Rescue for Greece

The deal, rightly termed as a financial rescue, has come on the eleventh day as Greece kept its fingers crossed whether to default or opt for more brinkmanship measures.



The leftist dispensation in Athens has heaved a sigh of relief. The four-month interim deal that was struck in Brussels will go a long way in fomenting a new relationship with the capitalist European Union. The onus is now on Greece to come out with a list of reforms, spelt out in a priority manner, so that its hefty debt could be re-negotiated by the troika of international lenders. It is, however, not clear what benchmarks — if any — were agreed by Athens, as it signed on the dotted line with the creditors that were unrelenting at the outset to even reconsider the bailout package.

The deal, rightly termed as a financial rescue, has come on the eleventh day as Greece kept its fingers crossed whether to default or opt for more brinkmanship measures. With dialogue and commitment having won the day for the 28-member union, the consolation is that embattled Greece will continue to be part of the monetary union and will not exit euro — at least for the time being. It is a positive achievement as far as retaining the status quo and at the same time lending an attentive ear to the new power brokers in Greece.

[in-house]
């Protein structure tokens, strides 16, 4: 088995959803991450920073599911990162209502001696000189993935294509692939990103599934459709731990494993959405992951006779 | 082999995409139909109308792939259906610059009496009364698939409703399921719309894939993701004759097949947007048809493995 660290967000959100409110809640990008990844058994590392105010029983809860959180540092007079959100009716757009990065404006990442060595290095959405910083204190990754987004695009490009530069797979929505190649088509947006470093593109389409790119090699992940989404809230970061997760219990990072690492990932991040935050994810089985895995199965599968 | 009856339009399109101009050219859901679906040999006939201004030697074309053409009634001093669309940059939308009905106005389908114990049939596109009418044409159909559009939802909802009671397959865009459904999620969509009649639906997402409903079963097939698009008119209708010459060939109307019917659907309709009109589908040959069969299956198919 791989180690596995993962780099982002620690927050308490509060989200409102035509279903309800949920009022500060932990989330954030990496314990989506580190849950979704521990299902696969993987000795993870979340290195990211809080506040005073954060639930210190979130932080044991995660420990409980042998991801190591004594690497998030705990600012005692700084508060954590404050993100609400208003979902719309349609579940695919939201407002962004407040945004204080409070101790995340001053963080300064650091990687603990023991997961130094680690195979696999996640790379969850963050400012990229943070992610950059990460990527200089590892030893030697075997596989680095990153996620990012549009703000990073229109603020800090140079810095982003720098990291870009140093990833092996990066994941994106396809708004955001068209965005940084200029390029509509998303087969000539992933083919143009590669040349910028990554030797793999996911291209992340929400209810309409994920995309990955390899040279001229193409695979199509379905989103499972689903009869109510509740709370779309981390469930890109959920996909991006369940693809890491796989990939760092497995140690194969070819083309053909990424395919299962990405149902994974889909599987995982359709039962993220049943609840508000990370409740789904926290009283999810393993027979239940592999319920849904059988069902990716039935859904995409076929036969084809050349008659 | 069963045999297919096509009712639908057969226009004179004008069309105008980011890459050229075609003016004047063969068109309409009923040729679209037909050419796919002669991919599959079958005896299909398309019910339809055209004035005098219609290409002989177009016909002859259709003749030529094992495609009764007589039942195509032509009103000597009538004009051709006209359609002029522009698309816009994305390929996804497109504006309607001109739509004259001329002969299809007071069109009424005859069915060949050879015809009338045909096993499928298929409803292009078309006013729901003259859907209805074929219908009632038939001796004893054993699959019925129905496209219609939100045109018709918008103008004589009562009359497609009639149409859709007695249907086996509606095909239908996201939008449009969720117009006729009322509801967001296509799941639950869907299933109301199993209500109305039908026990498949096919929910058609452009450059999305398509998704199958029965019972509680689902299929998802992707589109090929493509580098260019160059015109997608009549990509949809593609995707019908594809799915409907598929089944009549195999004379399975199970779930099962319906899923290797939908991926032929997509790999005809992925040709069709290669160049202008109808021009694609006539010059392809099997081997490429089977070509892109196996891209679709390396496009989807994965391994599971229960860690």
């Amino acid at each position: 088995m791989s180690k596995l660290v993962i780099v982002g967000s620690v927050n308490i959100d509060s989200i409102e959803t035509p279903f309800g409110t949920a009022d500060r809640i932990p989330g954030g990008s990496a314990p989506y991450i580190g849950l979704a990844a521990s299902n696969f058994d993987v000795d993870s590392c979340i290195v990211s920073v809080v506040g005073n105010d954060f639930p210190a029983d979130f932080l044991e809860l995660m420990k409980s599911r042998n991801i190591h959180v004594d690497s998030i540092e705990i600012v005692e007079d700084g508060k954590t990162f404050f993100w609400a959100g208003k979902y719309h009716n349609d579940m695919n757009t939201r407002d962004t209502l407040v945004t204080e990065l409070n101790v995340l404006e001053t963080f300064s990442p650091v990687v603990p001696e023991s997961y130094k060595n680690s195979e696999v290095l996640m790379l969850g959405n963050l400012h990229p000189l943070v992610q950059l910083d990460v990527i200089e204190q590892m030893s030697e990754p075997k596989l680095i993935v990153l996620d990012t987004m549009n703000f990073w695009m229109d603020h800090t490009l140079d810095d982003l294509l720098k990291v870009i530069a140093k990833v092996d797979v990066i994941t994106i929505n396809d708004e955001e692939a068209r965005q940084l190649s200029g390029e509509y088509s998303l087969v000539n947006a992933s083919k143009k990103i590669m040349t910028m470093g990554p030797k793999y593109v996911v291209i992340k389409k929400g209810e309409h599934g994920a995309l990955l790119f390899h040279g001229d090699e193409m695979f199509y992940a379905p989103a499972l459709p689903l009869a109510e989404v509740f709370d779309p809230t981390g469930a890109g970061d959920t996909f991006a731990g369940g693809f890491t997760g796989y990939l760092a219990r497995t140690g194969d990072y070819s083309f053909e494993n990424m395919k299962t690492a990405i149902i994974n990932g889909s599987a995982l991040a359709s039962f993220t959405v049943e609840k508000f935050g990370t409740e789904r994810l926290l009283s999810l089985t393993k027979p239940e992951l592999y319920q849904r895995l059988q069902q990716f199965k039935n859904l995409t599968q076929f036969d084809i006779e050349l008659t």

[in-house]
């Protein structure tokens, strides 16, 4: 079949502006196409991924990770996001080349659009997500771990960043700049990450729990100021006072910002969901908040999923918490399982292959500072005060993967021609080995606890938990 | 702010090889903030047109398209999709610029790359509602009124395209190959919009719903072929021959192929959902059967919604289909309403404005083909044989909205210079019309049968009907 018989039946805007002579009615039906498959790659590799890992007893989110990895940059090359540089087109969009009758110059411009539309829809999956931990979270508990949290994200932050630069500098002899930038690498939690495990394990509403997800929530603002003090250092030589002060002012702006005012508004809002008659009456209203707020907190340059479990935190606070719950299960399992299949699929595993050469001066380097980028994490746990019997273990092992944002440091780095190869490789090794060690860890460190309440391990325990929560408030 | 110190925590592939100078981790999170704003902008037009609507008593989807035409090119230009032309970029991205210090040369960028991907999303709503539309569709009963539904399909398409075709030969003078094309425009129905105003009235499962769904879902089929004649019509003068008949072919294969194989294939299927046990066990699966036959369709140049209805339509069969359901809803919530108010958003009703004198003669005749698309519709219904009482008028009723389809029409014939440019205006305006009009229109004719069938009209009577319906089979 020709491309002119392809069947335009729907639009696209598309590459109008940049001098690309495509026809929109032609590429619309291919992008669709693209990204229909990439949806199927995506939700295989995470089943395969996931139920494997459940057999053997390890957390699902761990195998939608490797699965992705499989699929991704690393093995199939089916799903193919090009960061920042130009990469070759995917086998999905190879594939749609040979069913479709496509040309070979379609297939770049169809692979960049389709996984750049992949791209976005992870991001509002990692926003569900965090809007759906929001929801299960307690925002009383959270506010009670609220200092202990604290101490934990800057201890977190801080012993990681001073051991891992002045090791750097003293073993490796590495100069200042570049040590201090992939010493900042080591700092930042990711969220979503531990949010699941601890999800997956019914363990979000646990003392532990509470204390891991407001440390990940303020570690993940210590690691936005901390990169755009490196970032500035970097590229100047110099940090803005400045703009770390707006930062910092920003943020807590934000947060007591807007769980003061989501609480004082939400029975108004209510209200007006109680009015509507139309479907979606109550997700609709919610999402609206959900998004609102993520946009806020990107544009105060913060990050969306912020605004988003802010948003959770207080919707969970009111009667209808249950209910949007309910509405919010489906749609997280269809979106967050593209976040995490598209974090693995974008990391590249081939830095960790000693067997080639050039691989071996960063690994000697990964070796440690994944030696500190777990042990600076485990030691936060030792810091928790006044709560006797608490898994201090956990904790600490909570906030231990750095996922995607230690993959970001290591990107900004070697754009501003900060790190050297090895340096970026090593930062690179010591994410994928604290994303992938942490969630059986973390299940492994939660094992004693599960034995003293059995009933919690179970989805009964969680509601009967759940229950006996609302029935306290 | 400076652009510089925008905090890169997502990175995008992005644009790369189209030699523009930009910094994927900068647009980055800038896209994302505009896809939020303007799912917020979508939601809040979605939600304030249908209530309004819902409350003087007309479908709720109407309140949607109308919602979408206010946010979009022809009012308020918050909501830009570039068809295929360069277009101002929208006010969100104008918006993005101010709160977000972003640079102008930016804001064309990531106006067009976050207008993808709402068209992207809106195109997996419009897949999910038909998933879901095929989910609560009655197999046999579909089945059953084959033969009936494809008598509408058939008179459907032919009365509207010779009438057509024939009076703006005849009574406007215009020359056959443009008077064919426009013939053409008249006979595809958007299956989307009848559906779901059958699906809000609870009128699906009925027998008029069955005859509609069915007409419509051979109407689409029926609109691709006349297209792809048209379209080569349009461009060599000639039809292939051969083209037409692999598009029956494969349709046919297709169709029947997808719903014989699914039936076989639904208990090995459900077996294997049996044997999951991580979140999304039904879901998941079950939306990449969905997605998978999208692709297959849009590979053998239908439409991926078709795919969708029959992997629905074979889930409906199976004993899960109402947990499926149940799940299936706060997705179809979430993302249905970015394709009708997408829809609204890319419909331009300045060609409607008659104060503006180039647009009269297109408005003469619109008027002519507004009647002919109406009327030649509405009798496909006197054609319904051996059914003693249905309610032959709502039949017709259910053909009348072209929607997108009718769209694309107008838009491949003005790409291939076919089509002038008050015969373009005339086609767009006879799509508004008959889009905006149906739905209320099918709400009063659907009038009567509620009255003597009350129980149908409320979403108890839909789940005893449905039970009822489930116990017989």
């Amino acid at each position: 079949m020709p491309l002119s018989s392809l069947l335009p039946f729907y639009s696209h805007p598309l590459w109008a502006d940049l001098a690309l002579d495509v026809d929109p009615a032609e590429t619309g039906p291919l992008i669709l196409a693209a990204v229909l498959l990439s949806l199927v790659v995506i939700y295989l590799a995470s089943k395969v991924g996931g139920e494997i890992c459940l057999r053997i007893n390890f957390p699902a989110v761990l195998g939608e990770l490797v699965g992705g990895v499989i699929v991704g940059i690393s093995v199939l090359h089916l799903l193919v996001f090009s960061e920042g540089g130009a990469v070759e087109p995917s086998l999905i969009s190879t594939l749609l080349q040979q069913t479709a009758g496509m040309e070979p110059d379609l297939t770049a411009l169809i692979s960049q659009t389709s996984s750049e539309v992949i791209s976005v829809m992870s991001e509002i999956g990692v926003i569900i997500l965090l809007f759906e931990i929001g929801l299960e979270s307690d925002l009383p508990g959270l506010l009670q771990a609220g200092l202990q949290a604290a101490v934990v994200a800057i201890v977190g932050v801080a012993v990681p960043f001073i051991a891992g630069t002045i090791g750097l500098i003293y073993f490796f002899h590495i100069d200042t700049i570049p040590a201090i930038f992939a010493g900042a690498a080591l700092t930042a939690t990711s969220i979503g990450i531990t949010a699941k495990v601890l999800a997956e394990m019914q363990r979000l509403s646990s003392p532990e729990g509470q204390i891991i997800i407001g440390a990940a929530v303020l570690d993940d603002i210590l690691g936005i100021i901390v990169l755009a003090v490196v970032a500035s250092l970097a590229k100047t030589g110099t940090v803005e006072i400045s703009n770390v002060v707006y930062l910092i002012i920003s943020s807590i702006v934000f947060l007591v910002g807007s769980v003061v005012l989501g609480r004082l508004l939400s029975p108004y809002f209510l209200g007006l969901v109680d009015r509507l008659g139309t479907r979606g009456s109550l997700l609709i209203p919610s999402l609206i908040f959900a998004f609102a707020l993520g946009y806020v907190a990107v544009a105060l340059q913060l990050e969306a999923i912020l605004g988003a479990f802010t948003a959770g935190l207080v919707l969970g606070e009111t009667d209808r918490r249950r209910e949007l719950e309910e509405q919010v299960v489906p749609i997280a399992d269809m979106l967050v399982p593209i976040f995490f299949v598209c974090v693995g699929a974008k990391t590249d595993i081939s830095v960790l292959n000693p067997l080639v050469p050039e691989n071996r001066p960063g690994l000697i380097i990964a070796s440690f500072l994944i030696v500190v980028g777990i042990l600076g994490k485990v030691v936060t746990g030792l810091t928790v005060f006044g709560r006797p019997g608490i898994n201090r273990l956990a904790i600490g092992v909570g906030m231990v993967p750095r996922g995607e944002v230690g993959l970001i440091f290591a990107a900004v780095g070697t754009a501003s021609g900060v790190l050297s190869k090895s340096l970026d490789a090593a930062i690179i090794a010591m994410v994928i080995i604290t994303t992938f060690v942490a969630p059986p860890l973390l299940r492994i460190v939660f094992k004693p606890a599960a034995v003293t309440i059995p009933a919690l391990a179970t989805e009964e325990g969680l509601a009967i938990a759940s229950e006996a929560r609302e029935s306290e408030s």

Prime Minister Alexis Tsipras and his financial wizard, Yanis Varoufakis now have a more difficult task to deliver: i.e., to uphold their electoral pledges of doing away with austerity policies and at the same harnessing enough cash in the coffers to pay off the debt. How this can be translated in to reality is not easy to comment, especially in view of new commitments that Athens will be compelled to make in the next few weeks when the interim accord is revisited. One thing, however, seems to be round the corner: the recession-battered nation will once again be asked to eat the humble pie in the form of indirect taxes and surcharges in a more sugar-coated manner.


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